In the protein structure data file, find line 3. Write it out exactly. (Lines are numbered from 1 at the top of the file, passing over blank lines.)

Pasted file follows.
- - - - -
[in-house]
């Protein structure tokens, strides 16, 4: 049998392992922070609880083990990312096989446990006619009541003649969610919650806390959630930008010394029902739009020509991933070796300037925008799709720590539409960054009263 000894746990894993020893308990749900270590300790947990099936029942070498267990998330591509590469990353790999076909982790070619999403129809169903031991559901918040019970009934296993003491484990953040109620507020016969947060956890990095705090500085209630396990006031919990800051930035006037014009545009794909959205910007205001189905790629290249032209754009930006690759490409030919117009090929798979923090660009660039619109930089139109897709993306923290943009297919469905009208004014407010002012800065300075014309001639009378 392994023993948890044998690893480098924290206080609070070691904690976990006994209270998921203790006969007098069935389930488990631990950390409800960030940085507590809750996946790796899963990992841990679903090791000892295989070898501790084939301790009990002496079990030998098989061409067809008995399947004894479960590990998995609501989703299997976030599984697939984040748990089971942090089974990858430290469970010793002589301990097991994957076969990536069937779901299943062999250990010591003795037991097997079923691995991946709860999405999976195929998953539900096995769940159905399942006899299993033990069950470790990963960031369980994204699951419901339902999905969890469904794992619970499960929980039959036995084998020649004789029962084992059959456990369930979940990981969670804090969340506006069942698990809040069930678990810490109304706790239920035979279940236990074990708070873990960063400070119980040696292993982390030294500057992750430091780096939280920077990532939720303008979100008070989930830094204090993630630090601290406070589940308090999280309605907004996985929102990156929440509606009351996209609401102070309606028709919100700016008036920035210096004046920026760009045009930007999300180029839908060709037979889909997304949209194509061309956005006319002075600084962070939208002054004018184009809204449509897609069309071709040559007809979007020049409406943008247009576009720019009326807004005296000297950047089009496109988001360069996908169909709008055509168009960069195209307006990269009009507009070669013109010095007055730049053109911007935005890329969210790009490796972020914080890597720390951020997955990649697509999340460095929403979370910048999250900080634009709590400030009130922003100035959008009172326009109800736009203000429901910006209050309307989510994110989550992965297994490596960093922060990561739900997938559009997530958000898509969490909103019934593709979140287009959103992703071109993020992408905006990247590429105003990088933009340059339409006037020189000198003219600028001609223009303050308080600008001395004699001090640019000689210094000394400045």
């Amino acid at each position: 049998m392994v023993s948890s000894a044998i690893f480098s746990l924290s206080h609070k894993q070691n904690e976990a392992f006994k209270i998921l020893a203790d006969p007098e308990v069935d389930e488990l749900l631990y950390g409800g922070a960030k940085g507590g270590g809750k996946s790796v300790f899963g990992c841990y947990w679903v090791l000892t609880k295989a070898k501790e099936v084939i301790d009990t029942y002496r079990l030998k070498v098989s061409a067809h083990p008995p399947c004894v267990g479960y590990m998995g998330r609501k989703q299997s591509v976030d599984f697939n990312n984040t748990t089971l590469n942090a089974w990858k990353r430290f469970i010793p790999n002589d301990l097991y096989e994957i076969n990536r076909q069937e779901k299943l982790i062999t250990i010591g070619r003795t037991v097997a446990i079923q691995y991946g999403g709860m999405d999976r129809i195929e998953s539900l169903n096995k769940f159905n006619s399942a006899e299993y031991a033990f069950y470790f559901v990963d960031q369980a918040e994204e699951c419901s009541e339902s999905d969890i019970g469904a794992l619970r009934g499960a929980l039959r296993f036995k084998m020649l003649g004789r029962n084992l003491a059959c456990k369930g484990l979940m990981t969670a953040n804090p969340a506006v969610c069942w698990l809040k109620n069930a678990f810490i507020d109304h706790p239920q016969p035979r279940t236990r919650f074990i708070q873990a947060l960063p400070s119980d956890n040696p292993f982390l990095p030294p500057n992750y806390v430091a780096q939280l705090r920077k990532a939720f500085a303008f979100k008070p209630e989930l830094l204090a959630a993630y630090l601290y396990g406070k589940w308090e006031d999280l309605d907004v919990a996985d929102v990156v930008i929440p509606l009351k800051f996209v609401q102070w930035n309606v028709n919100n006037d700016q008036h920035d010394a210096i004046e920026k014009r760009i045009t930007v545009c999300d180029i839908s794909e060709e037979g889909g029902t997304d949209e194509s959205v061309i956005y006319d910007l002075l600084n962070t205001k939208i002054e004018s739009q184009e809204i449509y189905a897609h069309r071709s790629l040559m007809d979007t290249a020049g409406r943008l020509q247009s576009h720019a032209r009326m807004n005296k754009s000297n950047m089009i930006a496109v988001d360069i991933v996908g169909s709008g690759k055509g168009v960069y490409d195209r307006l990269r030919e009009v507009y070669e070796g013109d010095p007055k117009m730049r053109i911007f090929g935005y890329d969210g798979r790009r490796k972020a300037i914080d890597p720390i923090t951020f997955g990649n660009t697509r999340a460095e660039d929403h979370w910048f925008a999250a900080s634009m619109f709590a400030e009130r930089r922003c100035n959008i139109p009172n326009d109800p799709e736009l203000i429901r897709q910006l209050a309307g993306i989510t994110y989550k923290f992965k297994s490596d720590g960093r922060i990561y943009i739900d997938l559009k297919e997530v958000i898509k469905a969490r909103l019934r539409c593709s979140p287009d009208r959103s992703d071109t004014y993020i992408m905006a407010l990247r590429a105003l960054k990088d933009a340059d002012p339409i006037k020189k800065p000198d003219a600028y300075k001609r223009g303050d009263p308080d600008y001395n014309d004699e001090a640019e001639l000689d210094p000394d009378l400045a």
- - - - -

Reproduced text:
């Amino acid at each position: 049998m392994v023993s948890s000894a044998i690893f480098s746990l924290s206080h609070k894993q070691n904690e976990a392992f006994k209270i998921l020893a203790d006969p007098e308990v069935d389930e488990l749900l631990y950390g409800g922070a960030k940085g507590g270590g809750k996946s790796v300790f899963g990992c841990y947990w679903v090791l000892t609880k295989a070898k501790e099936v084939i301790d009990t029942y002496r079990l030998k070498v098989s061409a067809h083990p008995p399947c004894v267990g479960y590990m998995g998330r609501k989703q299997s591509v976030d599984f697939n990312n984040t748990t089971l590469n942090a089974w990858k990353r430290f469970i010793p790999n002589d301990l097991y096989e994957i076969n990536r076909q069937e779901k299943l982790i062999t250990i010591g070619r003795t037991v097997a446990i079923q691995y991946g999403g709860m999405d999976r129809i195929e998953s539900l169903n096995k769940f159905n006619s399942a006899e299993y031991a033990f069950y470790f559901v990963d960031q369980a918040e994204e699951c419901s009541e339902s999905d969890i019970g469904a794992l619970r009934g499960a929980l039959r296993f036995k084998m020649l003649g004789r029962n084992l003491a059959c456990k369930g484990l979940m990981t969670a953040n804090p969340a506006v969610c069942w698990l809040k109620n069930a678990f810490i507020d109304h706790p239920q016969p035979r279940t236990r919650f074990i708070q873990a947060l960063p400070s119980d956890n040696p292993f982390l990095p030294p500057n992750y806390v430091a780096q939280l705090r920077k990532a939720f500085a303008f979100k008070p209630e989930l830094l204090a959630a993630y630090l601290y396990g406070k589940w308090e006031d999280l309605d907004v919990a996985d929102v990156v930008i929440p509606l009351k800051f996209v609401q102070w930035n309606v028709n919100n006037d700016q008036h920035d010394a210096i004046e920026k014009r760009i045009t930007v545009c999300d180029i839908s794909e060709e037979g889909g029902t997304d949209e194509s959205v061309i956005y006319d910007l002075l600084n962070t205001k939208i002054e004018s739009q184009e809204i449509y189905a897609h069309r071709s790629l040559m007809d979007t290249a020049g409406r943008l020509q247009s576009h720019a032209r009326m807004n005296k754009s000297n950047m089009i930006a496109v988001d360069i991933v996908g169909s709008g690759k055509g168009v960069y490409d195209r307006l990269r030919e009009v507009y070669e070796g013109d010095p007055k117009m730049r053109i911007f090929g935005y890329d969210g798979r790009r490796k972020a300037i914080d890597p720390i923090t951020f997955g990649n660009t697509r999340a460095e660039d929403h979370w910048f925008a999250a900080s634009m619109f709590a400030e009130r930089r922003c100035n959008i139109p009172n326009d109800p799709e736009l203000i429901r897709q910006l209050a309307g993306i989510t994110y989550k923290f992965k297994s490596d720590g960093r922060i990561y943009i739900d997938l559009k297919e997530v958000i898509k469905a969490r909103l019934r539409c593709s979140p287009d009208r959103s992703d071109t004014y993020i992408m905006a407010l990247r590429a105003l960054k990088d933009a340059d002012p339409i006037k020189k800065p000198d003219a600028y300075k001609r223009g303050d009263p308080d600008y001395n014309d004699e001090a640019e001639l000689d210094p000394d009378l400045a």